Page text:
That oppressor mentality is exactly why the pass mark is just 30% - the standard of education has gone DOWN - the fodder coming out of the system is UNEMPLOYABLE - check these credentials, and then tell me what was SO WRONG (and I have never support Apartheid-like ideologies): Nzimande attended the Roman Catholic School, Henryville, and then Plessiers Lower Primary School before going to Mthethomusha School in Edendale, the first school in the area established under the new Bantu education system. He matriculated in 1975 at Georgetown High, Edendale. He completed his Psychology Honours degree at the University of Natal, Pietermaritzburg, in 1980. His Masters degree is in Industrial Psychology (1981) and more recently he has been awarded a PhD for a thesis in the field of personnel management from the University of Natal.

      Smile - 2012-04-25 09:14

      @Bluzulu You are alway crying that the white man opressed you, but the ANC is doing exactly the same thing... They are insuring that there voter are undereducated so that future generations will vote for them. Nice ANC!!!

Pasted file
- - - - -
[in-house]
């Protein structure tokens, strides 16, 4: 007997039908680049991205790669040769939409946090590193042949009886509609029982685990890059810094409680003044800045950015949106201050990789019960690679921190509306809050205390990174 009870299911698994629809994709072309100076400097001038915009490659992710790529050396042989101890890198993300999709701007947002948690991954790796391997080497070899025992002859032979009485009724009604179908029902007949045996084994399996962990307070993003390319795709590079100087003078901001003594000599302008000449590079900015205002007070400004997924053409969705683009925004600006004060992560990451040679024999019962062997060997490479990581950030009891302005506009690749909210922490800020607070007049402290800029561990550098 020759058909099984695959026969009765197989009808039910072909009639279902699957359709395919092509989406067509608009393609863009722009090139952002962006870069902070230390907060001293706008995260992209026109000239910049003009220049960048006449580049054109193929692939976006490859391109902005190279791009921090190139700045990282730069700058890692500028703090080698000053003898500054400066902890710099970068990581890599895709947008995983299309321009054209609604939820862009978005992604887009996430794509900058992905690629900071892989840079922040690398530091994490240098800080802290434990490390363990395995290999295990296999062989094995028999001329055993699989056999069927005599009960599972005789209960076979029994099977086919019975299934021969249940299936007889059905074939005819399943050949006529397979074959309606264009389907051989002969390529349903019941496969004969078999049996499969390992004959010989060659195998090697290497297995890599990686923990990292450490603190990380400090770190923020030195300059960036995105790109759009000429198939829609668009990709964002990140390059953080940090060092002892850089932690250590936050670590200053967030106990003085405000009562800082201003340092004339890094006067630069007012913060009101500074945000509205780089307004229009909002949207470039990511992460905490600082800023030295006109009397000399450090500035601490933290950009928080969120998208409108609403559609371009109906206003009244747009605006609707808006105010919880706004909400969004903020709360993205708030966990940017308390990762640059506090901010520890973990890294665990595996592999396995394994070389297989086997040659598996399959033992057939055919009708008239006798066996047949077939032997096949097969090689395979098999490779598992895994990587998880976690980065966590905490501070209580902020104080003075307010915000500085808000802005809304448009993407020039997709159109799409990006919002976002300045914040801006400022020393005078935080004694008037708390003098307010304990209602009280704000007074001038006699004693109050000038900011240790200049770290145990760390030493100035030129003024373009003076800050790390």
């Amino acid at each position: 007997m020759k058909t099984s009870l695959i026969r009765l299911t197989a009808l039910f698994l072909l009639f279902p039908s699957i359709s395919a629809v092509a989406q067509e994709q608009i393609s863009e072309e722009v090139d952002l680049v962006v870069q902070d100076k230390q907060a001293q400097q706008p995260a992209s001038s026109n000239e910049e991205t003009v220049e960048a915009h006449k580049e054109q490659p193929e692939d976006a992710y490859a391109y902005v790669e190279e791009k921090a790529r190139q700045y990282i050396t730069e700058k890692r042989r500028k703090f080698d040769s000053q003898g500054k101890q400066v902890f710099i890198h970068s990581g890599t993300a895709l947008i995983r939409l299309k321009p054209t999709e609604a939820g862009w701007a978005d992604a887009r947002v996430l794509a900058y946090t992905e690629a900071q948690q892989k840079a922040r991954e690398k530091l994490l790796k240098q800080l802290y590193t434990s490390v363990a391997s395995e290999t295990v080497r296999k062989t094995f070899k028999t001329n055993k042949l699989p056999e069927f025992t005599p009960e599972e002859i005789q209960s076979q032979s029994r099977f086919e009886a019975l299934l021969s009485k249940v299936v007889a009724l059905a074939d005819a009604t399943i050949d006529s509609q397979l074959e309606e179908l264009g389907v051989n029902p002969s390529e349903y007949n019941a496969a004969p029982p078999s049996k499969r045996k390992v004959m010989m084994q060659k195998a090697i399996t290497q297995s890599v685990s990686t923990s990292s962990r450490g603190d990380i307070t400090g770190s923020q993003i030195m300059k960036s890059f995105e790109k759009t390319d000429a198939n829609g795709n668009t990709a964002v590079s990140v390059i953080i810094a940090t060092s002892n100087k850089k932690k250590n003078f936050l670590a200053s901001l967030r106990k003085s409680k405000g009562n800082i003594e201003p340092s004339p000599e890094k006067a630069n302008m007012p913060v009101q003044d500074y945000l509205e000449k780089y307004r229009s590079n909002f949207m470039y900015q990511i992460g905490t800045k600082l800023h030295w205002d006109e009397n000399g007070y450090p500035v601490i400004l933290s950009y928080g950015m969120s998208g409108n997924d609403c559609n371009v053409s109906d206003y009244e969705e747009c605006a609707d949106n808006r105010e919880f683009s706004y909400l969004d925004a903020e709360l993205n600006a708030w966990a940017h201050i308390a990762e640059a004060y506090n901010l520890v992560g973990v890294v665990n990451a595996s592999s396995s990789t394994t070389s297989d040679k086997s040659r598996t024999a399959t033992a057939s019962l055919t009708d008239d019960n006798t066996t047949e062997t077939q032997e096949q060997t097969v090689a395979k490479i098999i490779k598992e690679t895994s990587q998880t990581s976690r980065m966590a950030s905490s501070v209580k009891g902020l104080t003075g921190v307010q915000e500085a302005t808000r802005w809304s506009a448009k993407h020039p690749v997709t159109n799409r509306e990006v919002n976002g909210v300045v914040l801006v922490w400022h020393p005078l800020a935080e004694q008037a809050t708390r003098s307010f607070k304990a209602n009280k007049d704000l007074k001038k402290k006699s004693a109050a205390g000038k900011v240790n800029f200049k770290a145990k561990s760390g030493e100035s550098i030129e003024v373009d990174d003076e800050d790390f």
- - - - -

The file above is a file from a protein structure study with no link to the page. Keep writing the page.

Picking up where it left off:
• Thabo - 2012-04-24 23:33

    Apparently there is a supplementary one week course that the teachers under go in order to be able to teach new syllabus for one year. It sounds like a joke but its sad considering the future of our kids.

  • anthro45 - 2012-04-25 06:48

    First start with the quality of the teachers that CAN train. Start with sacking this lot of illiterate, , untrainable, useless lot we are sitting with and who only live for strikes.

      carpejugulim - 2012-04-25 08:22

      I'll second that anthro45 ... it's all very well opening every last training colledge available but if the facilitators / educators are not competent then the future teacher are going to be useless as well

  • Marc - 2012-04-25 07:46

    DA-run province out-performs the rest of the country once again.

  • Gert - 2012-04-25 07:59